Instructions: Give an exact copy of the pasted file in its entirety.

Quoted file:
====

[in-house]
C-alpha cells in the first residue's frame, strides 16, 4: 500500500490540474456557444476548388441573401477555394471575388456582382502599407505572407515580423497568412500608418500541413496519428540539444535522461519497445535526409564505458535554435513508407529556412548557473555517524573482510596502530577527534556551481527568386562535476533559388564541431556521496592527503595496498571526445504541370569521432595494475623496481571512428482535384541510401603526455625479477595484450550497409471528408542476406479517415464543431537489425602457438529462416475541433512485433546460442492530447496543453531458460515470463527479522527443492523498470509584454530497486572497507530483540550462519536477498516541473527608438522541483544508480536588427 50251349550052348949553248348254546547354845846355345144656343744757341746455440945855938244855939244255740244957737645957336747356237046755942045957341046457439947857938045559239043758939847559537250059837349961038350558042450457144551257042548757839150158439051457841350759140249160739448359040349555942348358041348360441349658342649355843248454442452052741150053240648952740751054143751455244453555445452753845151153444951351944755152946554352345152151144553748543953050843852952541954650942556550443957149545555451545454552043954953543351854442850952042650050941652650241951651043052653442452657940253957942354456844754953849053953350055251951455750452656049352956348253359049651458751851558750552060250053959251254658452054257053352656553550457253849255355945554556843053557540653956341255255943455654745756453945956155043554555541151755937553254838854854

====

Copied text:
[in-house]
C-alpha cells in the first residue's frame, strides 16, 4: 500500500490540474456557444476548388441573401477555394471575388456582382502599407505572407515580423497568412500608418500541413496519428540539444535522461519497445535526409564505458535554435513508407529556412548557473555517524573482510596502530577527534556551481527568386562535476533559388564541431556521496592527503595496498571526445504541370569521432595494475623496481571512428482535384541510401603526455625479477595484450550497409471528408542476406479517415464543431537489425602457438529462416475541433512485433546460442492530447496543453531458460515470463527479522527443492523498470509584454530497486572497507530483540550462519536477498516541473527608438522541483544508480536588427 50251349550052348949553248348254546547354845846355345144656343744757341746455440945855938244855939244255740244957737645957336747356237046755942045957341046457439947857938045559239043758939847559537250059837349961038350558042450457144551257042548757839150158439051457841350759140249160739448359040349555942348358041348360441349658342649355843248454442452052741150053240648952740751054143751455244453555445452753845151153444951351944755152946554352345152151144553748543953050843852952541954650942556550443957149545555451545454552043954953543351854442850952042650050941652650241951651043052653442452657940253957942354456844754953849053953350055251951455750452656049352956348253359049651458751851558750552060250053959251254658452054257053352656553550457253849255355945554556843053557540653956341255255943455654745756453945956155043554555541151755937553254838854854